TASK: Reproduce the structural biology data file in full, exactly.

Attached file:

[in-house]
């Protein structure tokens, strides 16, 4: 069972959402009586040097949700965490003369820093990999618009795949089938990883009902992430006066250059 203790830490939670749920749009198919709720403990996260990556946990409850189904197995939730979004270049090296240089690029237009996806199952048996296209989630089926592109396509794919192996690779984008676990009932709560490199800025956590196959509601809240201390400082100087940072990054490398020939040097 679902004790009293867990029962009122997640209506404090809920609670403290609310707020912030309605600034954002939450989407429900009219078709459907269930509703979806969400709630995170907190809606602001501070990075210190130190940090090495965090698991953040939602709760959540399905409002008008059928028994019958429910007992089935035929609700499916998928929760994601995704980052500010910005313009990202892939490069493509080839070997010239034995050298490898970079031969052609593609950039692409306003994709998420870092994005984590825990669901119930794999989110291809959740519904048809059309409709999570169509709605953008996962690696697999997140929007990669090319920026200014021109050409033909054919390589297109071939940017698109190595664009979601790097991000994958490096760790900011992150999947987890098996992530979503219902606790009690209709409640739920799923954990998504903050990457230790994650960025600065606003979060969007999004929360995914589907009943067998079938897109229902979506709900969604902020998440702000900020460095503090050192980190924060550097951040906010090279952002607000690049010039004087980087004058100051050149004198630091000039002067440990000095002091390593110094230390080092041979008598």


[in-house]
């Protein structure tokens, strides 16, 4: 069972959402009586040097949700965490003369820093990999618009795949089938990883009902992430006066250059 203790830490939670749920749009198919709720403990996260990556946990409850189904197995939730979004270049090296240089690029237009996806199952048996296209989630089926592109396509794919192996690779984008676990009932709560490199800025956590196959509601809240201390400082100087940072990054490398020939040097 679902004790009293867990029962009122997640209506404090809920609670403290609310707020912030309605600034954002939450989407429900009219078709459907269930509703979806969400709630995170907190809606602001501070990075210190130190940090090495965090698991953040939602709760959540399905409002008008059928028994019958429910007992089935035929609700499916998928929760994601995704980052500010910005313009990202892939490069493509080839070997010239034995050298490898970079031969052609593609950039692409306003994709998420870092994005984590825990669901119930794999989110291809959740519904048809059309409709999570169509709605953008996962690696697999997140929007990669090319920026200014021109050409033909054919390589297109071939940017698109190595664009979601790097991000994958490096760790900011992150999947987890098996992530979503219902606790009690209709409640739920799923954990998504903050990457230790994650960025600065606003979060969007999004929360995914589907009943067998079938897109229902979506709900969604902020998440702000900020460095503090050192980190924060550097951040906010090279952002607000690049010039004087980087004058100051050149004198630091000039002067440990000095002091390593110094230390080092041979008598």